dvd audio delay - where does it come from?

GeorgeTW

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I own 2 dvd players, and both of them seem to have problems with sound lagging behind picture.
1. Apex 1500
2. Panasonic RV-31

The digital side lags just enough to be annoying. It doesn't matter if you use coaxial or optical.
I never noticed it before, because I had never an HT receiver, so I was only using the RCA outputs.
This is the second recevier I have noticed it on. Originally I took up a demo Sony, but returned it because of this lag. Now I have purchased an Onkyo SR-501, and every dvd movie has sound coming a split second behind video. Is it possible that both of my older DVD players are too obsolete for their own good?

1. I am not using any surround modes. This is just straight 2 channel viewing, as I continue to install the surround speakers.
2. My speaker cables are not any longer than they need to be, about 8 feet max.
3. The distances to my listening position have been measured and correctly set in the Onkyo's speaker setup.
4. S-Video is routed through the receiver.

If this delay is typical of digital systems, then I am going back to just a vcr and tv.
 

John Garcia

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Speaker cables will make zero difference in delay. There is a good chance the delay comes from looping video through the receiver, though it is often a player problem. Try it going directly to the TV. I have only seen this once, with an older Sony player, (and it was fixed by stopping the movie and restarting it) in 7 years of owning quite a few DVD players.
 

jeff peterson

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What I find interesting that this is enough of a known (and accepted?) problem that some receiver manufacturers (like my Yammy 1400) added settings to compensate for the delay. I'm trying to figure out what conclusions I can draw? Is it inherent in the technology that some DVD players will be off?
 

Marc H

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It happens with projectors frequently from my experience. Perhaps there's a slight buffering which results in the lack of synch.
 

GeorgeTW

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"It happens with projectors frequently from my experience."

There was a time when I was a projectionist for AVHQ, I was spoiled on digital scan converters, Barco Reality, and inter-changeable lenses. I didn't buy into home theater as long as I could play at work. I left the Q years ago, but only now thought it was a good time to try HT. I made many assumptions based on my old experience.
I never thought delay would be an issue in a 11' x 13' living room.

I will try Mr. Garcia's suggestion, and let you know if it made a differance. Thank you.
 

ScottCHI

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my receiver (denon3803) also has compensatory settings for this delay, so it is definitely a known "issue". other than those already sited, though, i'm not sure under which circumstances, exactly, you get the delay.
 

GeorgeTW

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I tried the direct connect from dvd to monitor, but that just made the delay worse. In the interim, I've taken the chicken way out and returned the Onkyo. I won't purchase again until I have actually had a chance to hear a receiver under consideration. I should have done that to begin with, but impulse got the best of me.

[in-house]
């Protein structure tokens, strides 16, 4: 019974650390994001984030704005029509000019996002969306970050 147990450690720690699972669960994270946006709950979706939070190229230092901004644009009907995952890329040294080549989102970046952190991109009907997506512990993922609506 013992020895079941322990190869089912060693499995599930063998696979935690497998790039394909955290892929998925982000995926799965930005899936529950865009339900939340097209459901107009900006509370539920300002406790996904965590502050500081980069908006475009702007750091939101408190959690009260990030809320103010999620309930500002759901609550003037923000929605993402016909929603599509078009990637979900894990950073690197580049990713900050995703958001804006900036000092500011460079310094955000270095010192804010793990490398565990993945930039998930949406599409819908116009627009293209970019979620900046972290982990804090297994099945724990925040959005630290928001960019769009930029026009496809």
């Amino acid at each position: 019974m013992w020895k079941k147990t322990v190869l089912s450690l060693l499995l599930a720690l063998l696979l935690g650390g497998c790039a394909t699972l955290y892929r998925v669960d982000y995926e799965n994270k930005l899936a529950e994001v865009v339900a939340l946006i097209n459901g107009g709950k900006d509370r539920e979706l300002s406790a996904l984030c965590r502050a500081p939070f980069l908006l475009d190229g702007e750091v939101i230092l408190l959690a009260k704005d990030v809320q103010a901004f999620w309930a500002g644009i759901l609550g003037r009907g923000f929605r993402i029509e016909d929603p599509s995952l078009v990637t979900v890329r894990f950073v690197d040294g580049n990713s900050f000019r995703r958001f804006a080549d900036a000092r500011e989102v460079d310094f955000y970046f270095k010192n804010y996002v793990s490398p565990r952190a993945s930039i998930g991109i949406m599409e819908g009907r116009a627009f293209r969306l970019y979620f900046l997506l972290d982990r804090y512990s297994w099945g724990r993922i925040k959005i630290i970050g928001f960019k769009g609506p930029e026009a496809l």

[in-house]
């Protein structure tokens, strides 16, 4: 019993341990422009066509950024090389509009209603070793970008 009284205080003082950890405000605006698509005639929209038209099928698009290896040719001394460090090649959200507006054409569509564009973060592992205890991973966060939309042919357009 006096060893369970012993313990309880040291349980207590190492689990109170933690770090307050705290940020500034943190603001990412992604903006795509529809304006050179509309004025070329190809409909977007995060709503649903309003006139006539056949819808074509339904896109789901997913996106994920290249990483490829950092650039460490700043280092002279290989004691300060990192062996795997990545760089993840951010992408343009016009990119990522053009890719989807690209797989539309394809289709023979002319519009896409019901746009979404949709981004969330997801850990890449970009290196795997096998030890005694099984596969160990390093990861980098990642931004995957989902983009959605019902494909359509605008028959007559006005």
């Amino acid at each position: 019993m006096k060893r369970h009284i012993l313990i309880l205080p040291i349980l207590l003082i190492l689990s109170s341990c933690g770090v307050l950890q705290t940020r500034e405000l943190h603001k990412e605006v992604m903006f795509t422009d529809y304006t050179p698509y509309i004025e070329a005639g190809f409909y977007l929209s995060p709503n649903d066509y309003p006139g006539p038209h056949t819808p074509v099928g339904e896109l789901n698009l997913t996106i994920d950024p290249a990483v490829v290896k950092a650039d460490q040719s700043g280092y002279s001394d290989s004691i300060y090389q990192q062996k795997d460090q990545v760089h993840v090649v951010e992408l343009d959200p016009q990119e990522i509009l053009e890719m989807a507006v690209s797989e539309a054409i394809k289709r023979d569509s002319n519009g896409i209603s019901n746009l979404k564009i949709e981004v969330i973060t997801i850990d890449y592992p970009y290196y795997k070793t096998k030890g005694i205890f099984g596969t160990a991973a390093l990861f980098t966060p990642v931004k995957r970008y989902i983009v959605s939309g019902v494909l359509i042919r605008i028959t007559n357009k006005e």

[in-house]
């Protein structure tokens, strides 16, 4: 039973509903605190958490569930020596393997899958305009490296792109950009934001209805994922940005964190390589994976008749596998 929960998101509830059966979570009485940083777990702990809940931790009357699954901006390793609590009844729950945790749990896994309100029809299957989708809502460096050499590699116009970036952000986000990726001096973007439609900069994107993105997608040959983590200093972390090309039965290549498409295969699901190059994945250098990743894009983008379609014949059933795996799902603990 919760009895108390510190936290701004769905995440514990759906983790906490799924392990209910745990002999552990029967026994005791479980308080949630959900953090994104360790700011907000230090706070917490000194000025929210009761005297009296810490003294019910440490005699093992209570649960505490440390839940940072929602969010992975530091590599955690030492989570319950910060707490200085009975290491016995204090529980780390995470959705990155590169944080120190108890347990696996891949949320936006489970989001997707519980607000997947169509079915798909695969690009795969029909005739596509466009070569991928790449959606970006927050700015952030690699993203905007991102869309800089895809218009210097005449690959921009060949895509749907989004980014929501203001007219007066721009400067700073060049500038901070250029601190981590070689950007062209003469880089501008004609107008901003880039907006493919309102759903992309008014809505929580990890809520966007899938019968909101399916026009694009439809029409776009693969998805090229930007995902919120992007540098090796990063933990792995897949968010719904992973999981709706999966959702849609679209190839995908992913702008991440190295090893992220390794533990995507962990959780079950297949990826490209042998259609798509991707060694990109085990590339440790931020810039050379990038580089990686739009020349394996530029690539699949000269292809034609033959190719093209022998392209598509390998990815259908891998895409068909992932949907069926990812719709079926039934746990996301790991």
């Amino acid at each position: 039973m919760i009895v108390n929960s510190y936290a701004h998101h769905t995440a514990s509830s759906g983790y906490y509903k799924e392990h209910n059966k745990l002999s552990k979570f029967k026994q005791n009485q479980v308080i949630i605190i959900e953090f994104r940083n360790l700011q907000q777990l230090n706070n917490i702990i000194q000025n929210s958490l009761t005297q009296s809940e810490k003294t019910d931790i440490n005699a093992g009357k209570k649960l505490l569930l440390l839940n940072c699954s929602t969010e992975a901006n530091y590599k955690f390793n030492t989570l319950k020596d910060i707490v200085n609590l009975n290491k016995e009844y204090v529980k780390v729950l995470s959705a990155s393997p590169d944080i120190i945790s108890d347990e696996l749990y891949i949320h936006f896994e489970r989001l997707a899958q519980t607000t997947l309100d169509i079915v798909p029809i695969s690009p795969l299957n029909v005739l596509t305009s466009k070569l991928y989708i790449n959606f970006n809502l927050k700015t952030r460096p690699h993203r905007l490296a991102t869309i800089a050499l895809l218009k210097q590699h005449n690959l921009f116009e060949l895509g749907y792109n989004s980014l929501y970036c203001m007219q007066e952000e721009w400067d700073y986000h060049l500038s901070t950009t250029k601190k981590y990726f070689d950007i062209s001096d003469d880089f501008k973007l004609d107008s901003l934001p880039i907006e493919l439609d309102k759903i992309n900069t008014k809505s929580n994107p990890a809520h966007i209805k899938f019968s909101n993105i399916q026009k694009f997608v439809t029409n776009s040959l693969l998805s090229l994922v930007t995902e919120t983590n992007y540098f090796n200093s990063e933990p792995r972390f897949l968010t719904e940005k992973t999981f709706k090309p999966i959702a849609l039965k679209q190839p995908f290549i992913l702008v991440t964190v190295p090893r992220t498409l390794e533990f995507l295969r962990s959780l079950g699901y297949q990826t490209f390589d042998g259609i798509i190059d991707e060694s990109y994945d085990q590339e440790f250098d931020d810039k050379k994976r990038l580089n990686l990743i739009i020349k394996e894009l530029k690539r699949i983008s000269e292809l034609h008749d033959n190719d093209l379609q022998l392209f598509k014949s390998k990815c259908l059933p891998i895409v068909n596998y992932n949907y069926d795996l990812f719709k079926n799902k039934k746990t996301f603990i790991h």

Thanks everyone for your input.
 

Bill Blank

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My pre/pro has the delay issue with digital audio. It often misses the first half-second while it decides which format the disc is using (Dolby Digital, DTS) or whether it should revert to Dolby ProLogic II: Cinema.

Bill
 

BrianWoerndle

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What you are talking about is the exact opposite. The 3803 (and many receivers) will delay the AUDIO That is because with some projection systems were the video has a long distance to run the video would lag behind.

What he needs is a video delay. I have never seen that in a receiver. The only thing I can think of that is causing the delay would be the downmixing.

How do you have the DVD player connected to the receiver?

Try connecting the DVD player with either the stereo wires (red and white) or a digital wire. That you change where the processing is done, which could help.
 

Dean Wette

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Actually, the audio delays are provided to compensate for video processing time in scalars/deinterlacers such as those found in external devices or within digital displays. I don't think longer video cables cause delay any more than speaker cables would for audio.
 

Jeff Gatie

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Correct, the cables do not "know" if the electrical impulses are for audio, video or flashing disco lights and since the electricity flows at close to the speed of light (minus resistance), I doubt an additional few few (hundred?, thousand?) feet will make a difference that can be seen/heard.
 

Clinton McClure

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My wife's parents have a Philips VHS/DVD combo unit which has a God-awful lip-synch problem. The audio will lag behing on almost every disc played in it. Since I haven't had any trouble at all from my Toshiba 5109 since I bought it a couple years ago, I just chalked it up to the Philips unit being a piece. Of course, it may have something to do with the Toshiba selling for close to a thousand dollars when it first came out and the Philips selling for about 75 bucks last year at Wal-Mart. Yet another reason HD-DVD should not go mainstream.

*The VHS/DVD combo unit is a Philips, not a Panasonic. I have edited the post to reflect this.
 

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